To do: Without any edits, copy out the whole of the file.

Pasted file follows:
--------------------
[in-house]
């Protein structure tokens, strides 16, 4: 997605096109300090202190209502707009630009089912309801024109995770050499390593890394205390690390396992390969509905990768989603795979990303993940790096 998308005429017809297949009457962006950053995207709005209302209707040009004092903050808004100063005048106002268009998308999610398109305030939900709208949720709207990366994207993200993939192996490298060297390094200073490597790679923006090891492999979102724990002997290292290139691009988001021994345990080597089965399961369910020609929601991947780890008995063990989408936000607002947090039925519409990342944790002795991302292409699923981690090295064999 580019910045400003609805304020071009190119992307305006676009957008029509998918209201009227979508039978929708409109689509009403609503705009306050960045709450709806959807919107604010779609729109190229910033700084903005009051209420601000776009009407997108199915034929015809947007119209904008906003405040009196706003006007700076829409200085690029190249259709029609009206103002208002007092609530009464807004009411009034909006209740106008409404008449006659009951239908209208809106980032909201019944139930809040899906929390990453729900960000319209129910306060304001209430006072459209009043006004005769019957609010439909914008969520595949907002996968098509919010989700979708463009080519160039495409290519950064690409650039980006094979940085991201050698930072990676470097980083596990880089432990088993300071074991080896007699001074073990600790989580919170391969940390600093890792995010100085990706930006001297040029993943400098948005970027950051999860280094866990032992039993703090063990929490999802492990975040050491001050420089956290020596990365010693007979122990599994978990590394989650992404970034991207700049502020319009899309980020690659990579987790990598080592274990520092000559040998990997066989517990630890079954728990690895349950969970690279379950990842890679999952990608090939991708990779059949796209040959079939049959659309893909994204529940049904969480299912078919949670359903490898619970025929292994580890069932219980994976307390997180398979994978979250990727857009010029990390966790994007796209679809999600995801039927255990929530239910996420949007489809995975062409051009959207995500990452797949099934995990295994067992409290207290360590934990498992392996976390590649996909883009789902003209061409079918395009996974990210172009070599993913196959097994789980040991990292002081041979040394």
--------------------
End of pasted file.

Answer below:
[in-house]
């Protein structure tokens, strides 16, 4: 997605096109300090202190209502707009630009089912309801024109995770050499390593890394205390690390396992390969509905990768989603795979990303993940790096 998308005429017809297949009457962006950053995207709005209302209707040009004092903050808004100063005048106002268009998308999610398109305030939900709208949720709207990366994207993200993939192996490298060297390094200073490597790679923006090891492999979102724990002997290292290139691009988001021994345990080597089965399961369910020609929601991947780890008995063990989408936000607002947090039925519409990342944790002795991302292409699923981690090295064999 580019910045400003609805304020071009190119992307305006676009957008029509998918209201009227979508039978929708409109689509009403609503705009306050960045709450709806959807919107604010779609729109190229910033700084903005009051209420601000776009009407997108199915034929015809947007119209904008906003405040009196706003006007700076829409200085690029190249259709029609009206103002208002007092609530009464807004009411009034909006209740106008409404008449006659009951239908209208809106980032909201019944139930809040899906929390990453729900960000319209129910306060304001209430006072459209009043006004005769019957609010439909914008969520595949907002996968098509919010989700979708463009080519160039495409290519950064690409650039980006094979940085991201050698930072990676470097980083596990880089432990088993300071074991080896007699001074073990600790989580919170391969940390600093890792995010100085990706930006001297040029993943400098948005970027950051999860280094866990032992039993703090063990929490999802492990975040050491001050420089956290020596990365010693007979122990599994978990590394989650992404970034991207700049502020319009899309980020690659990579987790990598080592274990520092000559040998990997066989517990630890079954728990690895349950969970690279379950990842890679999952990608090939991708990779059949796209040959079939049959659309893909994204529940049904969480299912078919949670359903490898619970025929292994580890069932219980994976307390997180398979994978979250990727857009010029990390966790994007796209679809999600995801039927255990929530239910996420949007489809995975062409051009959207995500990452797949099934995990295994067992409290207290360590934990498992392996976390590649996909883009789902003209061409079918395009996974990210172009070599993913196959097994789980040991990292002081041979040394």